On V-Day (February 10, 2001) 18,000 people gathered at New York City's Madison Square Garden to protest violence against women and to celebrate the vagina. The yearly event, launched in 1998, features performances of Eve Ensler's The Vagina Monologues. While on tour, Ensler had heard hundreds of abuse stories and decided that something needed to be done: V-Day was born. The gala netted $2.3 million for antiviolence groups. In the evening, stars such as Queen Latifah and Jane Fonda performed. Earlier, activists were honored, including the semifinalists of the Stop-Rape Contest. Fifty-five out of 60 semifinalists from 46 countries presented their ideas for stopping rape. That night, three winners were awarded grants to implement their plans. Here are the winning entries:
Jennifer Jadwero, age 13, Kenya Promote Youth Against Rape clubs Clubs can be started in primary and secondary schools, universities, computer, secretarial, and technical colleges, and other educational institutions. Youth Against Rape clubs will be able to reach everybody with their message of STOP RAPE! In the primary schools, the boy students can be taught that to be a macho man you don't have to be a bully and use force to get what you want and be disrespectful to women; that all people are equal and that the boys must have respect for girls because they are their sisters, mothers, and their sweethearts. The girls can be taught self-defense and what to do in case they are raped. These ideas can be continued in secondary schools and in universities and colleges on a more serious and deeper level. Youth Against Rape clubs will work with other school clubs, like the drama and debating clubs; organize public campaigns to raise awareness of rape; show films and videos on the topic of rape; and invite professionals to address students on topics concerning rape, teach self-defense tactics, and offer counseling services and advice to victims.
Silke Pillinger, age 28, and Karin Heisecke, age 28, Germany Print anti-rape slogans and information on bread and pastry wrappings This is an awareness-raising campaign that may appear ordinary and trivial, for it uses an everyday object that everyone buys regularly, with the goal of making the sensitive, even taboo subject of rape visible in the daily lives of women and men. There is a parallel between the "ordinariness" of the object we use and violence against women, specifically rape. We want to emphasize that most rapes occur in a familiar context. We are talking about the small paper bags in which bread, rolls, cakes, and pastries are sold in every bakery, and on which we will print surprising and provocative phrases concerning rape. The slogan of our campaign is based on a play on words in German that we might translate as "Rape—it's out of the question." On these bags, we could print slogans such as:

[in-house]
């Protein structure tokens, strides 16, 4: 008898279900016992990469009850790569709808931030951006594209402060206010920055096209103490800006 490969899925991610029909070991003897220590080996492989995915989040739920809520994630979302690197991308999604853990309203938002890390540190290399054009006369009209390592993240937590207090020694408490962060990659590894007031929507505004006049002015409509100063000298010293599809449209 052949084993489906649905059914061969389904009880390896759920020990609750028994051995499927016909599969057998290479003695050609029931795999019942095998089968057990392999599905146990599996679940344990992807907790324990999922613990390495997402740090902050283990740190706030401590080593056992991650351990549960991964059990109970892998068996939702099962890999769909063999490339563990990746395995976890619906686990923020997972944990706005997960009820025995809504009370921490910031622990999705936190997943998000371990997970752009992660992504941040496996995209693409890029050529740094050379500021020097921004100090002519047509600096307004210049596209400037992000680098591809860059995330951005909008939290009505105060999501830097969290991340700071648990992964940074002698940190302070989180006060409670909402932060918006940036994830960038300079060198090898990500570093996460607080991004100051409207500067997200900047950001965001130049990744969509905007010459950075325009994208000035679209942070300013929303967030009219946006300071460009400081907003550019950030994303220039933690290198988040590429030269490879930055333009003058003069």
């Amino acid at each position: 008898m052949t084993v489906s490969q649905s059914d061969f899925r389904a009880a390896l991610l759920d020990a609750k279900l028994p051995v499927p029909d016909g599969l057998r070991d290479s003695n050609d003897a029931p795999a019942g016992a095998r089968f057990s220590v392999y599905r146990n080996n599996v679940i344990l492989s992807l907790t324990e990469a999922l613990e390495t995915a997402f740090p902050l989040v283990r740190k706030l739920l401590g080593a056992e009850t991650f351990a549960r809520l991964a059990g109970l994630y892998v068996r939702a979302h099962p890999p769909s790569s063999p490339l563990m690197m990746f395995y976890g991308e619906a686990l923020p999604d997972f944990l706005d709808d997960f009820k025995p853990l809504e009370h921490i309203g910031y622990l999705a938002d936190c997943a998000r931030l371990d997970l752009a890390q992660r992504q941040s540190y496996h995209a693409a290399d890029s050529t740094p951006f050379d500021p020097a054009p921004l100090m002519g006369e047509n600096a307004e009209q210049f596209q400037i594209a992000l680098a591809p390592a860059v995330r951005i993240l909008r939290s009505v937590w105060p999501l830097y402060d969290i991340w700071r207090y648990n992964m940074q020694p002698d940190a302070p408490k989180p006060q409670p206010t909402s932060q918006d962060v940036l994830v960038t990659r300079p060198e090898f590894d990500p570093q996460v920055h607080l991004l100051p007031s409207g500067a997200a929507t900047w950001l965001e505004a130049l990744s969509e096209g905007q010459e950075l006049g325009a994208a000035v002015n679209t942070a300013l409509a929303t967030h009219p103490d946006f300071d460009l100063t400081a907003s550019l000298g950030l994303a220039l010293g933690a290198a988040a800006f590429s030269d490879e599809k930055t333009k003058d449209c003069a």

One German woman in two suffers from headaches, one in three has problems backing into a parking space/varnishes her fingernails/wears makeup, and one in five is raped by her partner; o 5% of rapes take place in parks, 95% at home;
In Nuremberg, X (exact number) rolls are sold and X (exact number) women are raped each day; or
The customer in front of you is raped regularly by a close relative.
Régine Bandler, age 49, and Ana Bosch, age 48, Brazil Use speeches on sexism and sexual violence to change public opinion in the community through theatrical workshops and other forums
The speeches and other texts chosen will be used to make videos, TV clips, and advertisements to contribute to efforts to change the culture of violence against women. One example is: The weapon is art/art is to hear/art is to debate and to beat up. The municipality of Camaragibe in northeast Brazil is planning to offer special services for women in violent situations, in partnership with [our] feminist theater group Lunatics of Pe
8/28/2015 Alaska Court Protects Abortion Access for Low-Income Women - The Alaska Superior Court struck down a state law yesterday that would have severely limited abortion access for low-income women in Alaska.
The state's Superior Court also struck down a Department of Health and Social Services regulation that placed narrow specifications on Medicaid coverage for abortions, requiring that Medicaid-funded abortions be determined by a physician to be "medically necessary." Last year, the Center for Reproductive Rights, the American Civil Liberties Union, and Planned Parenthood sued on behalf of the Planned Parenthood of the Great Northwest, claiming that the narrow definition of "medically necessary" arbitrarily established conditions designed to restrict the ability of low-income women to access abortion services.
The law was temporarily blocked last July by an Alaskan state court judge.
Superior Court Judge John Suddock ordered yesterday that the state be blocked from implementing this regulation, ruling that it placed an undue burden on low-income women seeking abortion services in Alaska.
"By providing health care to all poor Alaskans except women who need abortions, the challenged regulation violates the state constitutional guarantee of 'equal rights, opportunities, and protection under the law'," the ruling read.
"We applaud the superior court for striing down these cruel restrictions on women's health and rights that violate the Alaska Constitution," said Chris Charbonneau, CEO of Planned Parenthood of the Great Northwest and the Hawaiian Islands. . . .
8/26/2015 Saudi Women Prepare to Vote for the First Time - The fight for gender equality is making slow but notable progress in Saudi Arabia, where women will be allowed to vote for the first time in upcoming December elections.
This shift in Saudi law came in 2011, when a royal decree announced that women would be allowed to vote and run in local elections beginning in December of 2015. . . .